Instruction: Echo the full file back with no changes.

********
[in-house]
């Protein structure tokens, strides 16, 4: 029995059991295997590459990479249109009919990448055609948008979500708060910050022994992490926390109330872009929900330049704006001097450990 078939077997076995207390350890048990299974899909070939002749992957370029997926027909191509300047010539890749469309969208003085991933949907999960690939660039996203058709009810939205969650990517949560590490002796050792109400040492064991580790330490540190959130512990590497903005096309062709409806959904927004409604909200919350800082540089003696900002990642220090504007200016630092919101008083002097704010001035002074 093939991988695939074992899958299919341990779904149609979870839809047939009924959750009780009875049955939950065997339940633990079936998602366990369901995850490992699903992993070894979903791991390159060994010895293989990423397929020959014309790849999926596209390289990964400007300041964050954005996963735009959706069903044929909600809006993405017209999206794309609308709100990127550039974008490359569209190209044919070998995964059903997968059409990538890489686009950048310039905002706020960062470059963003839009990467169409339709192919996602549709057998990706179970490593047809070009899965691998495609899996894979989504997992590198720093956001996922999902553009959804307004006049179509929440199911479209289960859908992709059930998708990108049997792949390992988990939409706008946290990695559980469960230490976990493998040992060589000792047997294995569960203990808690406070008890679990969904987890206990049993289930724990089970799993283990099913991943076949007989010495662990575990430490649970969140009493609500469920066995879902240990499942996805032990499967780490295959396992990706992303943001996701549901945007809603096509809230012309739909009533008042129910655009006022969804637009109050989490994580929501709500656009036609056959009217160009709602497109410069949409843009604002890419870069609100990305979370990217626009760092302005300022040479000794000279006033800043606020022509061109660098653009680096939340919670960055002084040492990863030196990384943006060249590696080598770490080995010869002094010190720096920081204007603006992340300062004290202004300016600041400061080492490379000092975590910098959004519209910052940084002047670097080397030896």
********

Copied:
[in-house]
């Protein structure tokens, strides 16, 4: 029995059991295997590459990479249109009919990448055609948008979500708060910050022994992490926390109330872009929900330049704006001097450990 078939077997076995207390350890048990299974899909070939002749992957370029997926027909191509300047010539890749469309969208003085991933949907999960690939660039996203058709009810939205969650990517949560590490002796050792109400040492064991580790330490540190959130512990590497903005096309062709409806959904927004409604909200919350800082540089003696900002990642220090504007200016630092919101008083002097704010001035002074 093939991988695939074992899958299919341990779904149609979870839809047939009924959750009780009875049955939950065997339940633990079936998602366990369901995850490992699903992993070894979903791991390159060994010895293989990423397929020959014309790849999926596209390289990964400007300041964050954005996963735009959706069903044929909600809006993405017209999206794309609308709100990127550039974008490359569209190209044919070998995964059903997968059409990538890489686009950048310039905002706020960062470059963003839009990467169409339709192919996602549709057998990706179970490593047809070009899965691998495609899996894979989504997992590198720093956001996922999902553009959804307004006049179509929440199911479209289960859908992709059930998708990108049997792949390992988990939409706008946290990695559980469960230490976990493998040992060589000792047997294995569960203990808690406070008890679990969904987890206990049993289930724990089970799993283990099913991943076949007989010495662990575990430490649970969140009493609500469920066995879902240990499942996805032990499967780490295959396992990706992303943001996701549901945007809603096509809230012309739909009533008042129910655009006022969804637009109050989490994580929501709500656009036609056959009217160009709602497109410069949409843009604002890419870069609100990305979370990217626009760092302005300022040479000794000279006033800043606020022509061109660098653009680096939340919670960055002084040492990863030196990384943006060249590696080598770490080995010869002094010190720096920081204007603006992340300062004290202004300016600041400061080492490379000092975590910098959004519209910052940084002047670097080397030896």